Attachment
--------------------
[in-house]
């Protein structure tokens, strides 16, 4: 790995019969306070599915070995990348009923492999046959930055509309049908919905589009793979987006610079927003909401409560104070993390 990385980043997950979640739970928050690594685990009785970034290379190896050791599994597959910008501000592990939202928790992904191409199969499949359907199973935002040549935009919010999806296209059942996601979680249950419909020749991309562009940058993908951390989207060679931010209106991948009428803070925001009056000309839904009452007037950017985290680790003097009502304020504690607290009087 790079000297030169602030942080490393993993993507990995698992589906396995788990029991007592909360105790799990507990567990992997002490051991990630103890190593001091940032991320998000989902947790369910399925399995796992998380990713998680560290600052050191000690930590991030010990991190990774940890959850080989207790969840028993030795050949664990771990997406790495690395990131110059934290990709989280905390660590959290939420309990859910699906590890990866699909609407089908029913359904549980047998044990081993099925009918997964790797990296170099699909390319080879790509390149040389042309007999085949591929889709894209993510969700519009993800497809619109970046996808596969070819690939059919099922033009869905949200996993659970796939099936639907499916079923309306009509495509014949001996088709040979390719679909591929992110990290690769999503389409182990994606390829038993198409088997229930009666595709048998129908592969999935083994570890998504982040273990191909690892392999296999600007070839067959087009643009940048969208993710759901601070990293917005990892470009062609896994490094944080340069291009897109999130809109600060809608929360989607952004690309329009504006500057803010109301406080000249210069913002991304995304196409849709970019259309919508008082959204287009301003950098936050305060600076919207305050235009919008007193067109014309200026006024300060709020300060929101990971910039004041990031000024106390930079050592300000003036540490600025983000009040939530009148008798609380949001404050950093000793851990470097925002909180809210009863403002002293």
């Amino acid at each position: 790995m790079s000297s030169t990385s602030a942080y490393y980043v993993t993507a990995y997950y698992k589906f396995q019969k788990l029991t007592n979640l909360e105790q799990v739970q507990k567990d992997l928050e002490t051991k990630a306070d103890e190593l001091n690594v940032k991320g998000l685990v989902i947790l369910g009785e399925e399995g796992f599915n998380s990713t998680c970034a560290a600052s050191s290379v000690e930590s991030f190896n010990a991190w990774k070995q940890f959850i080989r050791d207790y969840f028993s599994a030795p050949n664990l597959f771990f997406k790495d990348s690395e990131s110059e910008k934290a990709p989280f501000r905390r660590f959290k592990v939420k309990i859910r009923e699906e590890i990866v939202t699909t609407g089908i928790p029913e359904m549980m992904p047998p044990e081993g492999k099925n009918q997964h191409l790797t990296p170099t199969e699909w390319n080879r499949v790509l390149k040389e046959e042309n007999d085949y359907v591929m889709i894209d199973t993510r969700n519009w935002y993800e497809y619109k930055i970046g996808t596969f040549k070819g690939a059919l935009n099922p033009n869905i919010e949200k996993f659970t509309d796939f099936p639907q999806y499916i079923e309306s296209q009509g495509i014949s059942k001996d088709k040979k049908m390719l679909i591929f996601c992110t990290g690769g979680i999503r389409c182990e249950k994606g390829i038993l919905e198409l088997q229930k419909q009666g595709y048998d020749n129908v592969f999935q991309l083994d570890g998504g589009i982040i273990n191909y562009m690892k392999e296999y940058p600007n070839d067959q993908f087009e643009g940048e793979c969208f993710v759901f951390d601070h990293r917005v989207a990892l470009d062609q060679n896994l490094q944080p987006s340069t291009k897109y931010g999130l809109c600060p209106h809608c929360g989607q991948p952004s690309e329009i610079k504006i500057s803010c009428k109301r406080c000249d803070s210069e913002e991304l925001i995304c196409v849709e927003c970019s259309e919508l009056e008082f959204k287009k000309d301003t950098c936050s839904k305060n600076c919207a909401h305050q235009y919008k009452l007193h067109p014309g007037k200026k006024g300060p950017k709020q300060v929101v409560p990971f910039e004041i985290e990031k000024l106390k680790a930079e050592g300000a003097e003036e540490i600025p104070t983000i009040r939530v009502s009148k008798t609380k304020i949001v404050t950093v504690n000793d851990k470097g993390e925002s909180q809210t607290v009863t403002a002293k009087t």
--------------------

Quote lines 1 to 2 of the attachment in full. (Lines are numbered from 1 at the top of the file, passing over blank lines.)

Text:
[in-house]
């Protein structure tokens, strides 16, 4: 790995019969306070599915070995990348009923492999046959930055509309049908919905589009793979987006610079927003909401409560104070993390 990385980043997950979640739970928050690594685990009785970034290379190896050791599994597959910008501000592990939202928790992904191409199969499949359907199973935002040549935009919010999806296209059942996601979680249950419909020749991309562009940058993908951390989207060679931010209106991948009428803070925001009056000309839904009452007037950017985290680790003097009502304020504690607290009087 790079000297030169602030942080490393993993993507990995698992589906396995788990029991007592909360105790799990507990567990992997002490051991990630103890190593001091940032991320998000989902947790369910399925399995796992998380990713998680560290600052050191000690930590991030010990991190990774940890959850080989207790969840028993030795050949664990771990997406790495690395990131110059934290990709989280905390660590959290939420309990859910699906590890990866699909609407089908029913359904549980047998044990081993099925009918997964790797990296170099699909390319080879790509390149040389042309007999085949591929889709894209993510969700519009993800497809619109970046996808596969070819690939059919099922033009869905949200996993659970796939099936639907499916079923309306009509495509014949001996088709040979390719679909591929992110990290690769999503389409182990994606390829038993198409088997229930009666595709048998129908592969999935083994570890998504982040273990191909690892392999296999600007070839067959087009643009940048969208993710759901601070990293917005990892470009062609896994490094944080340069291009897109999130809109600060809608929360989607952004690309329009504006500057803010109301406080000249210069913002991304995304196409849709970019259309919508008082959204287009301003950098936050305060600076919207305050235009919008007193067109014309200026006024300060709020300060929101990971910039004041990031000024106390930079050592300000003036540490600025983000009040939530009148008798609380949001404050950093000793851990470097925002909180809210009863403002002293």